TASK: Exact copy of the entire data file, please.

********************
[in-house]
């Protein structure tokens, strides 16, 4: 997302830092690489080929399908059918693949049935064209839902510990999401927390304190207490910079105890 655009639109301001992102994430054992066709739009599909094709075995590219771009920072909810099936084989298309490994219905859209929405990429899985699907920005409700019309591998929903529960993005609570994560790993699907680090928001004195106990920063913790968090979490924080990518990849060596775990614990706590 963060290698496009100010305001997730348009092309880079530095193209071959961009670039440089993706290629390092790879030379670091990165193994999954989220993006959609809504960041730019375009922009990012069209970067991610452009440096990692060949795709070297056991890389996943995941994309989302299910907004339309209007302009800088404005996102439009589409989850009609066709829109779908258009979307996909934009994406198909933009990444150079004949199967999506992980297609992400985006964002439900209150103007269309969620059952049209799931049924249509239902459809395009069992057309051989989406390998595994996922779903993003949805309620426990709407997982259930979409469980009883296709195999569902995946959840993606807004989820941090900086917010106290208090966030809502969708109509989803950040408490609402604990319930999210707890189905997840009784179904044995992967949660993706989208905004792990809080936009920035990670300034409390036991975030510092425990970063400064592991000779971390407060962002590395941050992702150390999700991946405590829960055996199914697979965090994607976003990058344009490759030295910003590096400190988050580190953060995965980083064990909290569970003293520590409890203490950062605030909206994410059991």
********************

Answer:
[in-house]
């Protein structure tokens, strides 16, 4: 997302830092690489080929399908059918693949049935064209839902510990999401927390304190207490910079105890 655009639109301001992102994430054992066709739009599909094709075995590219771009920072909810099936084989298309490994219905859209929405990429899985699907920005409700019309591998929903529960993005609570994560790993699907680090928001004195106990920063913790968090979490924080990518990849060596775990614990706590 963060290698496009100010305001997730348009092309880079530095193209071959961009670039440089993706290629390092790879030379670091990165193994999954989220993006959609809504960041730019375009922009990012069209970067991610452009440096990692060949795709070297056991890389996943995941994309989302299910907004339309209007302009800088404005996102439009589409989850009609066709829109779908258009979307996909934009994406198909933009990444150079004949199967999506992980297609992400985006964002439900209150103007269309969620059952049209799931049924249509239902459809395009069992057309051989989406390998595994996922779903993003949805309620426990709407997982259930979409469980009883296709195999569902995946959840993606807004989820941090900086917010106290208090966030809502969708109509989803950040408490609402604990319930999210707890189905997840009784179904044995992967949660993706989208905004792990809080936009920035990670300034409390036991975030510092425990970063400064592991000779971390407060962002590395941050992702150390999700991946405590829960055996199914697979965090994607976003990058344009490759030295910003590096400190988050580190953060995965980083064990909290569970003293520590409890203490950062605030909206994410059991």